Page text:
At another time, she said an angry Moonves pushed her hard against a wall. When she resisted later advances, she began to be frozen out at the company, she said.
"He absolutely ruined my career," she told the New Yorker.
Another woman, Jessica Pallingston, said Moonves forced her to perform oral sex on her first day working as his assistant at Warner Bros. productions. Other women told the magazine of unwanted touching or advances.
In a statement to the magazine, Moonves said the "appalling accusations" are untrue, but he acknowledged consensual relations with three of the women before he started working at CBS.
"I have never used my position to hinder the advancement or careers of women," he said. "In my 40 years of work, I have never before heard of such disturbing accusations. I can only surmise they are surfacing now for the first time, decades later, as part of a concerted effort by others to destroy my name, my reputation and my career. Anyone who knows me knows that the person described in this article is not me."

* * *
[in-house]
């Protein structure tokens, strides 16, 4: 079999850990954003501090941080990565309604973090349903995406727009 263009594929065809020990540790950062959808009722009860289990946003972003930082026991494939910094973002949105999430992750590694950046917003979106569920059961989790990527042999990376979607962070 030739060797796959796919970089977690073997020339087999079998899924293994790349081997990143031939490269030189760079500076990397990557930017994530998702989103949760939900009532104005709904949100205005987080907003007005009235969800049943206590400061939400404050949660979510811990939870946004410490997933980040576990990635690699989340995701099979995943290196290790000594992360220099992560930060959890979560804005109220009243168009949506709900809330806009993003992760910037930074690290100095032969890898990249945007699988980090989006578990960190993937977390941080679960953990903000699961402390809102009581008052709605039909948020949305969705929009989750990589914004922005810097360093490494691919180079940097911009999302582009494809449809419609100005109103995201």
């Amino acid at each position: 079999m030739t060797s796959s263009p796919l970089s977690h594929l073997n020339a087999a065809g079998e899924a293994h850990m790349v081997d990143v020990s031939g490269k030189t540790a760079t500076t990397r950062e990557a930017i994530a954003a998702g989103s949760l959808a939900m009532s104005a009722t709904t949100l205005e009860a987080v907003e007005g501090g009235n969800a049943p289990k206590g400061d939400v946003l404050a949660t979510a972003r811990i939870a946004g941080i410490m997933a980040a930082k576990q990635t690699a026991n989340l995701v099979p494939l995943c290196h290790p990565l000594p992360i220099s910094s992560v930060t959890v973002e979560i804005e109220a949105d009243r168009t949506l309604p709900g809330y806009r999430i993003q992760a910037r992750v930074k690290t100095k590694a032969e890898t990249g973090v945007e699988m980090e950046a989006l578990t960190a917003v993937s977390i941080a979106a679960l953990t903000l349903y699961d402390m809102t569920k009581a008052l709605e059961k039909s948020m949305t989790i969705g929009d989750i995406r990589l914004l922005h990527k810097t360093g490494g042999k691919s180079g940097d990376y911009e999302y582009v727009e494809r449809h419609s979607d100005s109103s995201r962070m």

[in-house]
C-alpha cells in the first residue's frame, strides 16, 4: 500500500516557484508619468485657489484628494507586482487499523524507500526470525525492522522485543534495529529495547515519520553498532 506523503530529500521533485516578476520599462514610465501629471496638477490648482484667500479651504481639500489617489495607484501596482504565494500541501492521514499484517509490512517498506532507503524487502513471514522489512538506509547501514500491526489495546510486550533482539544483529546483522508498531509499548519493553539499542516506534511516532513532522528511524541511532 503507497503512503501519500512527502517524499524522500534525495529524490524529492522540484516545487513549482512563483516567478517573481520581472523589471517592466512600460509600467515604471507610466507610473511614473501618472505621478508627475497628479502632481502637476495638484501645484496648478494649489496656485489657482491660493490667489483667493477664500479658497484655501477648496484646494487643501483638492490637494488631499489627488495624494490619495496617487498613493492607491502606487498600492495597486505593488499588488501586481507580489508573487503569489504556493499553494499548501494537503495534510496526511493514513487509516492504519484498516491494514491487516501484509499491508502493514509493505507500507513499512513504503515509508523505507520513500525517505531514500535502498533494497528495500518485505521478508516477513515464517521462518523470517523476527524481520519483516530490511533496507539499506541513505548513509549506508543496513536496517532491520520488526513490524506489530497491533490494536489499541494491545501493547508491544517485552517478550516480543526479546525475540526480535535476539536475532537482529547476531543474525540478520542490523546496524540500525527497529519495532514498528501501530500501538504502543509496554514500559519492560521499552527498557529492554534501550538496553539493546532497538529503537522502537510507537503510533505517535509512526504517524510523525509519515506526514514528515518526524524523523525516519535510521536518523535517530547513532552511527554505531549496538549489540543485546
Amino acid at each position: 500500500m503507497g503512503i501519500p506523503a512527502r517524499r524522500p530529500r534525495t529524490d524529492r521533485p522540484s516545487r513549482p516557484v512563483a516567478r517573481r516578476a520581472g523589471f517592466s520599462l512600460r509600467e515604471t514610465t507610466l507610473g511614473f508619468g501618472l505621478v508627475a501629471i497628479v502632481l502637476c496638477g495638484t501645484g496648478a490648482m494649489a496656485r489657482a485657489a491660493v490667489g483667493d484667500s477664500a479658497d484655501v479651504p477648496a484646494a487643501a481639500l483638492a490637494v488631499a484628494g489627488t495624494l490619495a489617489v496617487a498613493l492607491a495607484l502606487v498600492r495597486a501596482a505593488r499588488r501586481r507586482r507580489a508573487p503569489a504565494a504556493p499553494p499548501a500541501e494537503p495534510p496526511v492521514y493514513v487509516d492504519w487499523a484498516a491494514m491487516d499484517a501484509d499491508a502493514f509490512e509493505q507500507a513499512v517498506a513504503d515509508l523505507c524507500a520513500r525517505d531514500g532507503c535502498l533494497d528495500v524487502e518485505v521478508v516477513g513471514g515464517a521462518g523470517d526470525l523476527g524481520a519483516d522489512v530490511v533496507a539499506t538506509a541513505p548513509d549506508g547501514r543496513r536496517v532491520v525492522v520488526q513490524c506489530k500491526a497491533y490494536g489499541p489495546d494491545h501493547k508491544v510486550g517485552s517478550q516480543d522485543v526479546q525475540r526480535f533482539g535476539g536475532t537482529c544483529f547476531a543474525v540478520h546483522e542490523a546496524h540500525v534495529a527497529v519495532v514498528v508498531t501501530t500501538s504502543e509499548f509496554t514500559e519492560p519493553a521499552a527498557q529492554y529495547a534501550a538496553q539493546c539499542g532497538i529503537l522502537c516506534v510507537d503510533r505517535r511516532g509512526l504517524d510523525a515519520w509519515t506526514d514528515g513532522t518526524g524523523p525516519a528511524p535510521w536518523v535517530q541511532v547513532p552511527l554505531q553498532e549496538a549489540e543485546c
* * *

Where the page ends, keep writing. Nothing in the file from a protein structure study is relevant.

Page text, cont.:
The organization Time's Up, which fights accusations of sexual misconduct, said the women had made "bone-chilling" accusations against Moonves. "We believe them," Times' Up said in a statement early Sunday. The group said the CBS board has a responsibility to rid the company of a toxic culture toward women.
"A $20 million donation is a first step in acknowledging that you have a problem," Time's Up said in a statement directed at CBS after Moonves' departure. "But it is far from a solution."
It urged the network to use all the money it had allocated for Moonves' severance to "instead help women."
"Cleansing the company of this toxic culture demands real systemic change," the group tweeted.
Ianniello, who will be replacing Moonves on at least an interim basis, joined CBS ins 2005 and has been COO since 2013. He has steered top projects such as the CBS All Access and Showtime streaming services.